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An estimated 4-minute read

Soumya Murder Case: Awaiting the debate between Justice Katju and the Supreme Court Bench (Guest Post)

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Ms. Prerana Saraf, who writes at Legal Parley, has contributed this guest post on the Sowmya murder case and the recent order of the Supreme Court pertaining to Justice Katju. The guest post is reproduced below (with a few formatting changes).

Govindswamy v. State of Kerala came into the limelight after Markandey Katju, retired Supreme Court judge blamed the judges of making a grave error by acquitting the accused of murder on the basis of hearsay evidence in his personal blog, Satyam Bruyat.

In his blog post dated 17thSeptember, 2016, Markandey Katju questions how Supreme Court could rely on hearsay evidence which is inadmissible as evidence. He also mentions Section 300 of IPC, which reads that an accused is guilty of murder even if he had no intention to kill, if he has caused grievous wound that is sufficient to cause death.

On the basis of what has been observed in paragraph 398 of the judgment, he says that the Court has erred in its judgment and requests the court to review the same.


On 1stFebruary, 2011, the deceased boarded the Ernakulam-Shornur Passenger Train at 5:30 PM to go to her home at Shornur. She boarded the ladies division of the last compartment. However, when the train reached Mulloorkara, all other lady passengers alighted the bus. Therefore, the deceased also got down with them and entered the ladies coach just in front of the last compartment. The accused saw that the deceased was alone and entered the ladies compartment as soon as the train left the Vallathol Nagar Railway station. The prosecution alleged that the accused assaulted the deceased and repeatedly hit her head against the walls of the compartment.

It is then alleged that the victim was dropped/pushed by the accused from the running train to the track. The accused also jumped from the other side, after which he lifted the victim to another place by the side of the track and sexually assaulted her.

The prosecution in support of their case had examined 83 witnesses. Among them Witness No. 4 and 40 were travelling in the general compartment and had heard the woman crying and wailing. Even though witness No. 4 wanted to pull the chain, he was told by a middle aged man that the woman had jumped off the train and made good her escape and that he should not take the matter any further as they would all then be dragged to the court. The witnesses brought the incident to the attention of the guard as soon as they reached Shornur, which triggered the search for both the victim and accused. The victim was then found in badly injured condition by the side of the track.


On the basis of the forensic evidence, the court found the accused guilty of rape under Section 376 of IPC and confirmed the imposition of life sentence as awarded by Trial Court and confirmed by High Court. With respect to the charge of murder against the accused under Section 302 of IPC, it was observed that the death was a result of two sets of injury. 

The court was of the opinion that the fact that first set of injury was caused by the accused did not need reconsideration, as it was already clear with the witnesses’ statement and the forensic report. 

However, the second set of injury was caused due to the victim’s fall from the train. The court was of the opinion that unless the fall from the train can be ascribed to the accused on the basis of reliable evidence as against the possibility of deceased herself jumping out, the liability of the accused for the victim’s death cannot be determined.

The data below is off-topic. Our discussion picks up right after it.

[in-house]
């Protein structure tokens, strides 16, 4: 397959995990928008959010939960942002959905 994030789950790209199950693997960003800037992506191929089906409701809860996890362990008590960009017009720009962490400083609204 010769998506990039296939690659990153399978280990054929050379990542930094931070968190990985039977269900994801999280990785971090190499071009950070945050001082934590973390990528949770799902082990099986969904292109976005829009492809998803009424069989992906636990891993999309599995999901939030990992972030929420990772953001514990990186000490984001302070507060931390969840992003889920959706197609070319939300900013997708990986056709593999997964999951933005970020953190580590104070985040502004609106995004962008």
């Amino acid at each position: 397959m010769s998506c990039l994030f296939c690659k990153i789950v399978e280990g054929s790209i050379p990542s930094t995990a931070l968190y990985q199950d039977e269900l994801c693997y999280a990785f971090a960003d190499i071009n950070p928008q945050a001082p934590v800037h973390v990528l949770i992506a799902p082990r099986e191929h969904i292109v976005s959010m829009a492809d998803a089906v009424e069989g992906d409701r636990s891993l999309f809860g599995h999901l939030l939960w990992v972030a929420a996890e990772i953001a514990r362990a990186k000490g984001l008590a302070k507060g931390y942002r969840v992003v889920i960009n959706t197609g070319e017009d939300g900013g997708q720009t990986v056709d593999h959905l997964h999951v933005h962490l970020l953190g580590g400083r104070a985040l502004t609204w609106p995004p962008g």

In this connection, it was the state’s contention that owing to the first set of injury that had impaired her mental reflexes, the deceased could not have been in a position to jump off the train.

However, the court observed that the circumstances against the accused had to be weighed against the oral evidence of the witnesses. The statement wherein it is said that a middle-aged man told them that the girl had jumped off the train and made her escape.

Also, according to the forensic report, the death was caused due to the supine position (head and torso facing upwards) that the victim laid in. Here again, the court observed that the victim was kept in supine position only for the purpose of sexual assault and the fact that the victim was alive for a few days after the incident goes on to establish that the accused had no intention of killing the deceased.


The court, therefore held that the accused cannot be convicted of murder under Section 302 of IPC. The bench instead held him guilty under Section 325 of IPC, which provides punishment for voluntarily causing grievous hurt.

Suo motu notice by Supreme Court:

A three judge bench consisting of Justices Ranjan Gogoi, P.C. Pant and U.U. Lalit took suo motu judicial notice of Justice Katju's blog criticising the order and called for a debate on the case.

The order was passed after a review petition was filed by the state. The bench observed that it was not appropriate to take a decision until the debate with Justice Katju was over.

Justice Katju posted on his Facebook page that he has not received any official letter from the court. He has however, been informed by the Kerala State Advocate on record and he would be delighted to appear and discuss the case in the open court provided the Court feels that Article 124(7) does not debar him on account of him being a former Supreme Court judge.

Well, this would be one hearing to look forward to and hopefully the discussion would provide the victim and her family the justice she deserves.  
Author: Badrinath Srinivasan
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